In the past, the college sometimes waited up to two days for service from the phone company. Now the IT staff is alerted automatically in the event of a problem, in which case they can send one of their own internal staff members to fix the problem right away rather than having to wait on the phone company.
Alarms Are Easy on Bandwidth
Unlike IP-based video surveillance data transmission — which can otherwise be referred to conservatively as a bandwidth hog — a fire alarm event initiates a negligible amount of transmitted data. Existing network infrastructure, such as Davidson College’s T1 line, can easily absorb the additional security and fire alarm panel traffic.
“The bandwidth that is used for alarm transmissions is very small and will not contribute significantly to the total usage,” Mechler says.
However, security contractors can expect IT personnel, especially those new to the realm of electronic security, will pointedly inquire about the amount of additional data load.
“It definitely crossed our minds and we did ask those questions,” Babb says. “However, our backbone bandwidth was more than capable of handling anything it needed for this alarm system.”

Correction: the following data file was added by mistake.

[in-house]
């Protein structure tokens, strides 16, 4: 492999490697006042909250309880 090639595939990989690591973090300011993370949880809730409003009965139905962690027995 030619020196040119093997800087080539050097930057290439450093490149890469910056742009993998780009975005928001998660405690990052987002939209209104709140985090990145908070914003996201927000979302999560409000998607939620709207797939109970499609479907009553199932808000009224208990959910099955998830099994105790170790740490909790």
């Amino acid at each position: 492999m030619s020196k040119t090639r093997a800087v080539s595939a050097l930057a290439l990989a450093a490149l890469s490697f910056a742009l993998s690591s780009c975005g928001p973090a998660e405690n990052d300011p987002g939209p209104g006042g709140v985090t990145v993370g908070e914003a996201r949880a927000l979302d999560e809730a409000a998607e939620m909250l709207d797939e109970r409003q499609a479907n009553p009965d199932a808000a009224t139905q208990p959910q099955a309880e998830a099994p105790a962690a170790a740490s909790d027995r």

Even if the college had required additional capital investment in bandwidth, the benefit from going IP, and saving $30 per month on about 80 POTS lines, still would have justified the expenditure. “No matter how we looked at it, it was a positive,” Babb says.
T1, DSL and Beyond
A DSL can also provide another means of Internet connectivity for IP alarm transmission. Cost and reliability will have to be weighed.
“A T1 line can run a $1,000 a month, and a DSL is closer to $100. But both are perfectly acceptable,” says Roy.
DSL, for instance, can be implemented to replace a POTS line as a backup to the primary T1 pathway. T1 lines do come with an additional reliability assurance not available with DSL: “A T1 provider guarantee you a certain amount of uptime,” says Steve Payne, a veteran network/security system s
ales engineer and SSI’s “Convergence Channel” columnist. “What you get with a T1 is a service guarantee and by contract they have to keep that l